• Children’s use of technology and online activities
  • How to address child discipline and mental health issues
  • Guidelines when a new partner is involved
  • Grooming and dress guidelines (extreme haircuts, make-up, etc.)
  • Drinking or drug use in the presence of the children

How Do I Modify a Tennessee Custody or Visitation Order?

To modify custody after a Tennessee divorce, there must first be a material change of circumstances that affects the child’s well-being. Tennessee child custody law lists certain events and circumstances that can be considered a change of circumstances. These can include a parent moving away due to a job change, health issues, a job loss, domestic or drug abuse, or other similar conditions.

Either parent can petition the court for a change.  If parents agree that a change is beneficial, then the judge will review the request and determine if it meets the child’s best interests.

Read More:  How to Prepare for a Divorce Hearing

Tennessee Child Custody FAQs

If I have child custody in Tennessee, will I receive child support?

In most situations, the primary residential parent will receive child support from the alternative residential parent unless each parent’s income does not allow for a support award.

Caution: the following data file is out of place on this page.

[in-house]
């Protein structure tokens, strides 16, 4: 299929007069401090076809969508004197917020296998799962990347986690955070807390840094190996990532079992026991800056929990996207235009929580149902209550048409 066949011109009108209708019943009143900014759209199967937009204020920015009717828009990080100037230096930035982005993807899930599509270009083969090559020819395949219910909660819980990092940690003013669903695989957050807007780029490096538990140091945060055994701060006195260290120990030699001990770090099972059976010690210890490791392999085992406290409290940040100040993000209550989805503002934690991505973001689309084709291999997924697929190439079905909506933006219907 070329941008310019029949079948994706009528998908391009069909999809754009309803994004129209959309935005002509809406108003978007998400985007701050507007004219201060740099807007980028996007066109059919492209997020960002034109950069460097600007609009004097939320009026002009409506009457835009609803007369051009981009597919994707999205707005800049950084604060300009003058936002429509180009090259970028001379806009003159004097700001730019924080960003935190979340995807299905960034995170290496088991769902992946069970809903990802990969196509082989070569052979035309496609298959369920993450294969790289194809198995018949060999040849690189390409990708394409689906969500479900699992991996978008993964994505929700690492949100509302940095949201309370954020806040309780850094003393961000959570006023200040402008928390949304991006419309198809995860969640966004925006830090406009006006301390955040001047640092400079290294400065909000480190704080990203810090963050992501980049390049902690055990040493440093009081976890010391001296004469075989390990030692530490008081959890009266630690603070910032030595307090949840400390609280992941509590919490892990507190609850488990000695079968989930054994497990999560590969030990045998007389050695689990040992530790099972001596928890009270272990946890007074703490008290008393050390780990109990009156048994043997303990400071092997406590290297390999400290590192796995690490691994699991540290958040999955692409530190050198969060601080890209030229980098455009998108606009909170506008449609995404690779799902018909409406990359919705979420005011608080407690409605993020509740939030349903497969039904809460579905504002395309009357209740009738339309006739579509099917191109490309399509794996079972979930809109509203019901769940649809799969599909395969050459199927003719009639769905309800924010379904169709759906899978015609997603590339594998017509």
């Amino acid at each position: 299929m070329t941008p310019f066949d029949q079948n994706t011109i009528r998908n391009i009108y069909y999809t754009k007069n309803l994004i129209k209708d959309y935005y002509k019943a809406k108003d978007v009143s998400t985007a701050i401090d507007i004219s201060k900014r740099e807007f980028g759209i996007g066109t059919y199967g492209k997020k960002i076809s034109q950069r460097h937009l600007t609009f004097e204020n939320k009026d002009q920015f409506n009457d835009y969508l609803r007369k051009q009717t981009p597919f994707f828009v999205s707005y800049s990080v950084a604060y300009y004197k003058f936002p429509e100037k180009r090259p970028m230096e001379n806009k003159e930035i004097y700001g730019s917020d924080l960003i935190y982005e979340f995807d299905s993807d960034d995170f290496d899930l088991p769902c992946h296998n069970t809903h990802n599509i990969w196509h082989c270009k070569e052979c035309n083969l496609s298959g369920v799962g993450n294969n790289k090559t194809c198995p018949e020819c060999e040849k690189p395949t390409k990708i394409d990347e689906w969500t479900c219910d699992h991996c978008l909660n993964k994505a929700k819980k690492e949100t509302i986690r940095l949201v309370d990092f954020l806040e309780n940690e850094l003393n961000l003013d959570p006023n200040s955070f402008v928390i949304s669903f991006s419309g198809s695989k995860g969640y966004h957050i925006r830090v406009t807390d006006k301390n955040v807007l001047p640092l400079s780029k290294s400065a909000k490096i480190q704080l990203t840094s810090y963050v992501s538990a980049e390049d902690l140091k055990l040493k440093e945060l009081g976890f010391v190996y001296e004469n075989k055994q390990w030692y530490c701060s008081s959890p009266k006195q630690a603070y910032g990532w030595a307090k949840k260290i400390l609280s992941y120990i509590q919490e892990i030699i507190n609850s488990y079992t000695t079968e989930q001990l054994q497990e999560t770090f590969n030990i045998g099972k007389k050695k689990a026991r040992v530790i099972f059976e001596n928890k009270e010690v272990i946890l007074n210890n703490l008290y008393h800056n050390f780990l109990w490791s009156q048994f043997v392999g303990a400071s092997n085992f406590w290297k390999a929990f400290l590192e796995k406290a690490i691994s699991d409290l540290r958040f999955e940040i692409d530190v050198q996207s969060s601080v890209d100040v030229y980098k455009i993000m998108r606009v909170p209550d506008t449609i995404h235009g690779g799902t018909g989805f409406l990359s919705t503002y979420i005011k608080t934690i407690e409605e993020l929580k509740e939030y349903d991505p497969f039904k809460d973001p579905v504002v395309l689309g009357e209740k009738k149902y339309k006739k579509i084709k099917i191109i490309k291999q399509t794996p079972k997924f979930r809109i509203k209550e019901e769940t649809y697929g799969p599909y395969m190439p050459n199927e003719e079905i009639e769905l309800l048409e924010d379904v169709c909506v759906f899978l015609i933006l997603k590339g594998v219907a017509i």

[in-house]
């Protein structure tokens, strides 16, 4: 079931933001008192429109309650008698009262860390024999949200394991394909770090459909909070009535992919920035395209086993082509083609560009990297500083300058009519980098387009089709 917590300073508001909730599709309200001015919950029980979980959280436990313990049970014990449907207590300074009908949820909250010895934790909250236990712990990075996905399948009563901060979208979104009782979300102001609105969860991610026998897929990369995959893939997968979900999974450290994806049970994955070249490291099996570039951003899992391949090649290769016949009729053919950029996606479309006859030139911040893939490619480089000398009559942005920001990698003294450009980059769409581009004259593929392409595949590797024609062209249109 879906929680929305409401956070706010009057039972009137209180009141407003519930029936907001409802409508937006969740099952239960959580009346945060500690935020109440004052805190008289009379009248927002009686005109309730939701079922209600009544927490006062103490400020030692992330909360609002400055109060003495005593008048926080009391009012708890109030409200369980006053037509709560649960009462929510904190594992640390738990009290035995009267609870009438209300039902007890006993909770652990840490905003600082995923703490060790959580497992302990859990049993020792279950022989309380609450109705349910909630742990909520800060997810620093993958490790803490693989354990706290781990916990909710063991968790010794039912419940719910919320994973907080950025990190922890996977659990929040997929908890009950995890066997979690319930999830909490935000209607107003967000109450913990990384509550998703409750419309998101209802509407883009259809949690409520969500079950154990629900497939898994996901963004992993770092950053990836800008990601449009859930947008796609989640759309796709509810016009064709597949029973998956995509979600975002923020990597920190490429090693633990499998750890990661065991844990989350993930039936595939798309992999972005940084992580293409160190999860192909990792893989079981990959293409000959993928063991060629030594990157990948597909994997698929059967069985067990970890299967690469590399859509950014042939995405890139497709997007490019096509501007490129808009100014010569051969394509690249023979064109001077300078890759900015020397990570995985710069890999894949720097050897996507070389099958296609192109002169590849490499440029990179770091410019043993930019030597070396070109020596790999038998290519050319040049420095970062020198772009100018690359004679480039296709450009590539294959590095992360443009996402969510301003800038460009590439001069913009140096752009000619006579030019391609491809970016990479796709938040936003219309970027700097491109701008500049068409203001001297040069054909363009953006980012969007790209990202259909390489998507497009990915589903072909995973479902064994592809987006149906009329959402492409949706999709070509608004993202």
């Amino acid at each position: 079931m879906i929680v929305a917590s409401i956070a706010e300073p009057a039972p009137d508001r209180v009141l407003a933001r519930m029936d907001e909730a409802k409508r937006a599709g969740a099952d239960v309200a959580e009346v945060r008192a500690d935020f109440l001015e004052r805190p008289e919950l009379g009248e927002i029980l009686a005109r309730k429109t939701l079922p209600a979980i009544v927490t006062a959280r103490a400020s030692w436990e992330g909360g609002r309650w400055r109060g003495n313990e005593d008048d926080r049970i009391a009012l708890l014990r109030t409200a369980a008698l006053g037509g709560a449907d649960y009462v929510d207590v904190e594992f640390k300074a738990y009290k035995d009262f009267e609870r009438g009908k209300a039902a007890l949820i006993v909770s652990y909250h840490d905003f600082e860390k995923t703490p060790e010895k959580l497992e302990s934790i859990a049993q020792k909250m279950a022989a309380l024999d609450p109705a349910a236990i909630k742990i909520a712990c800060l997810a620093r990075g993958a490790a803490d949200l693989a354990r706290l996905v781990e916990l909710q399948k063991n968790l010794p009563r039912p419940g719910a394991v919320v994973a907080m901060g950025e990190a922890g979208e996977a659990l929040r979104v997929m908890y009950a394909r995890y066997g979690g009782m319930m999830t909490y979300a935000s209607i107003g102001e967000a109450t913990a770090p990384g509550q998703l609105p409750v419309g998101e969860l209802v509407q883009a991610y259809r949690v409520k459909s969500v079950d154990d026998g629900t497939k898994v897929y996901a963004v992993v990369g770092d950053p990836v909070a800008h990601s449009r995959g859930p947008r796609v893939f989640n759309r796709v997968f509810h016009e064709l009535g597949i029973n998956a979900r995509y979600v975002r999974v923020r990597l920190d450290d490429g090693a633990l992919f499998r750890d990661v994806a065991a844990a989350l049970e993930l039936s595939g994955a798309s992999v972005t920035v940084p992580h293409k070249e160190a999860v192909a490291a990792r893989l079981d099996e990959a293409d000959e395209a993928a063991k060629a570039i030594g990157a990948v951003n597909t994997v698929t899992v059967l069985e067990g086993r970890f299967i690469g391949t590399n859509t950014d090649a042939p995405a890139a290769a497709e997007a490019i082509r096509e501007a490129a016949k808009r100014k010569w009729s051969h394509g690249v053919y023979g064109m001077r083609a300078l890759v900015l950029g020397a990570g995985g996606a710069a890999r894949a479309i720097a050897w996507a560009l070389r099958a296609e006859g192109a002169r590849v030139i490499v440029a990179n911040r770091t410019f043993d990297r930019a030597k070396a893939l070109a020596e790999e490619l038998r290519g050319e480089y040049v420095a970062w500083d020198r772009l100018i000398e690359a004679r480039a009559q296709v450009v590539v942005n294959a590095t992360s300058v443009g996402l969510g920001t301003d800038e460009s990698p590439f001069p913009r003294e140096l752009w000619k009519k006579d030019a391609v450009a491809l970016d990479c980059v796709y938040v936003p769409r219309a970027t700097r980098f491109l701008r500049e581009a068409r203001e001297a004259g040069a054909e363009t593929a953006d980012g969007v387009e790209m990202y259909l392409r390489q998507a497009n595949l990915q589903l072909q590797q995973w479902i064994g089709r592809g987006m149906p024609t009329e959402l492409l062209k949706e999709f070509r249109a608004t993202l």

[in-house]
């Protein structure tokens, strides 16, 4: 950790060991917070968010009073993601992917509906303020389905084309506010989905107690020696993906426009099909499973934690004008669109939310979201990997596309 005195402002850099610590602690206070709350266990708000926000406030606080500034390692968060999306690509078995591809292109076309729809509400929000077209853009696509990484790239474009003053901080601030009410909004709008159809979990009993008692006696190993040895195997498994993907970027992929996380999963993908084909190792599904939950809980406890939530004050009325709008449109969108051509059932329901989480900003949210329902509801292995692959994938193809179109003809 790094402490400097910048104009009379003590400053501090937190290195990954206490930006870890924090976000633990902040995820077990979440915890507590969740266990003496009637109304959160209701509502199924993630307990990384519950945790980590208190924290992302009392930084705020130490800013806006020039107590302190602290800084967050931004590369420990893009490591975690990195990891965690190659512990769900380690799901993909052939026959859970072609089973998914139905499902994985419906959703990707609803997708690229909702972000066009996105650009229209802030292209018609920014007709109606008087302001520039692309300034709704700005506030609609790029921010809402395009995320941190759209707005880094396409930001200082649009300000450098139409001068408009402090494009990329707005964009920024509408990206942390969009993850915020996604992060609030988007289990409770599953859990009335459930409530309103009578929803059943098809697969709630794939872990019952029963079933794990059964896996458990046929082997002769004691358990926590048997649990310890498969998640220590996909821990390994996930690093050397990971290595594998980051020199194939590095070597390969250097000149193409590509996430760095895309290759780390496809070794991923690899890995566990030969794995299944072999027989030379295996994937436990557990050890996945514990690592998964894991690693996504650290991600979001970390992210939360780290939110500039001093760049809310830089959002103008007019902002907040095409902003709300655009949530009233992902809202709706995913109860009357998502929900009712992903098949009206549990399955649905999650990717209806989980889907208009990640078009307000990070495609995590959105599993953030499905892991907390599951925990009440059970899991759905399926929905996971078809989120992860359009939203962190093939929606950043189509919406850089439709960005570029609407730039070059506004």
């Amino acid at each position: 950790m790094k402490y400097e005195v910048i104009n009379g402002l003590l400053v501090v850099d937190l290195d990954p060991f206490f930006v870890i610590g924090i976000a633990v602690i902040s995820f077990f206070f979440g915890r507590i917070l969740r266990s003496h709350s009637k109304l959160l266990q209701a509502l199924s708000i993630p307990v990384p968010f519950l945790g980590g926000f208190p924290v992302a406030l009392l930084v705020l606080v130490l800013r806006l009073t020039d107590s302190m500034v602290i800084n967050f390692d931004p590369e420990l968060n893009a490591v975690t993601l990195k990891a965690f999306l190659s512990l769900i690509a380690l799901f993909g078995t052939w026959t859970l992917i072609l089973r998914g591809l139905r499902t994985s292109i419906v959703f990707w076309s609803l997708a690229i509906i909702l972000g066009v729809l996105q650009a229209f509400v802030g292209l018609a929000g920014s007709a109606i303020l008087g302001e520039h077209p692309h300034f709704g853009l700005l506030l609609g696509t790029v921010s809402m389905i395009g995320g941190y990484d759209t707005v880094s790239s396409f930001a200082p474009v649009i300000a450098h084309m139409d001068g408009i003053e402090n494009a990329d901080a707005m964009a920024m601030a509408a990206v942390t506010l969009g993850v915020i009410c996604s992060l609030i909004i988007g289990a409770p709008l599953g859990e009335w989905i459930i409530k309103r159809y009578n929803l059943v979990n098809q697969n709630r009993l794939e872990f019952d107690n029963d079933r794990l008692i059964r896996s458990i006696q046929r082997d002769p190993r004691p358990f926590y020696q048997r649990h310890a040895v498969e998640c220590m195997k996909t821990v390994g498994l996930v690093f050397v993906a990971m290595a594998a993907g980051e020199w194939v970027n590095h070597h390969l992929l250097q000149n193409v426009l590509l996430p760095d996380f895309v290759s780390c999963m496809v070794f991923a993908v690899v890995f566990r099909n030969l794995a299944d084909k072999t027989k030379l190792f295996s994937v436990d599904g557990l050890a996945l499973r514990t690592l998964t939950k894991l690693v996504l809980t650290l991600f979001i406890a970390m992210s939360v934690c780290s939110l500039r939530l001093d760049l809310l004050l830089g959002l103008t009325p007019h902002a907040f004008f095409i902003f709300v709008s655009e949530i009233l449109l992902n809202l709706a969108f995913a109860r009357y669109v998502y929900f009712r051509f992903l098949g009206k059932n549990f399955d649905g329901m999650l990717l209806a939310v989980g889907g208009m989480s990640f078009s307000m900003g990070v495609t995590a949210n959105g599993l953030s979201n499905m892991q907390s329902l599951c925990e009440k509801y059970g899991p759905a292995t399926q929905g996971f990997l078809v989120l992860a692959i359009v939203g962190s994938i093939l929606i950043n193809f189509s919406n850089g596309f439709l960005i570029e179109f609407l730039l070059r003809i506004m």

What is a guardian ad litem?

A guardian ad litem is usually a licensed attorney appointed by the court to represent and advocate for the best interests of a child in a contested custody case.  The role performed by a GAL may be specific to the judge and the circumstances of the case.  Parents can ask that GAL be appointed, or courts can decide based on what they think is best for the child.

Do grandparents have custody rights in Tennessee?

Sometimes, only when parental rights are terminated or severely restricted by a court. Grandparents can petition the court when one or both parents are unfit, are physically abusive, or pose a substantial risk of harm to the child.

A grandparent can be awarded visitation rights under Tennessee child custody law if they have an established relationship with the grandchildren but have been denied all visitation access.